Updated on 3/21/2005
You may remember that phentermine was part of the once popular but short-lived prescription diet drug fen-phen (fenfluramine and phentermine) that was pulled off the market in 1997. The reason was that fenfluramine produced heart valve problems in some people. At the time, I recommended that anyone using phentermine for weight loss also stop taking it, although the FDA didn’t ask for its withdrawal.
Phentermine survived the demise of fen-phen and is aggressively promoted for weight loss on the Internet. However, my view hasn’t changed: I believe you should avoid it.
My objection to the use of phentermine for weight loss is that it is a stimulant similar to amphetamine. It works by stimulating the central nervous system, which increases metabolism and decreases appetite. It is physically and psychologically habit-forming – you can develop withdrawal symptoms if you stop taking it abruptly. Even when taken as directed, it can cause some scary side effects including heart arrhythmias, dizziness, high blood pressure, blurred vision, restlessness, tremor, nervousness or anxiety, headache, insomnia, dry mouth, diarrhea, and changes in sex drive.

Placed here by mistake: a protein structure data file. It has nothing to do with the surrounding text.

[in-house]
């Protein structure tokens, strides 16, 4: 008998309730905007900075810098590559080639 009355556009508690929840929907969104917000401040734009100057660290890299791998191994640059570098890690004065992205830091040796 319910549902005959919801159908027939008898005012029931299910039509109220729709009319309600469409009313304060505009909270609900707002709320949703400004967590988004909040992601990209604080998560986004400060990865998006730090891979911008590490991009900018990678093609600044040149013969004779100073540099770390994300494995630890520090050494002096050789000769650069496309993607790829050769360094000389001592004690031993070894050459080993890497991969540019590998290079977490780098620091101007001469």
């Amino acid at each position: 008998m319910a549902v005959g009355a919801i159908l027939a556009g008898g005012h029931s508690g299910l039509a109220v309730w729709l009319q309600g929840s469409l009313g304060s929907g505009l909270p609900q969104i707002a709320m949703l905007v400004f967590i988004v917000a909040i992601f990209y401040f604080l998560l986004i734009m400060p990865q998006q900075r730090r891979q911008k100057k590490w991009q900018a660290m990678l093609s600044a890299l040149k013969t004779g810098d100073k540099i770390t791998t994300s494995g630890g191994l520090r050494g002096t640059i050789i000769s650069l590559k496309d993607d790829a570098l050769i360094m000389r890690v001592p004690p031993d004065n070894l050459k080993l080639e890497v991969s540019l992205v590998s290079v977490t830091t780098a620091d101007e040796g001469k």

I oppose the use of any stimulant – natural or chemical – for weight loss, partly because of the addiction factor. Additionally, if you use a stimulant to help you lose weight, your chance of regaining every pound you’ve lost when you stop taking the stimulant is 100 percent. There is no magic pill to promote safe and lasting weight loss. The only thing that works is eating right and exercising regularly. Forget about finding a quick fix and stick with methods that are tried and true – and safe.
Andrew Weil, M.D.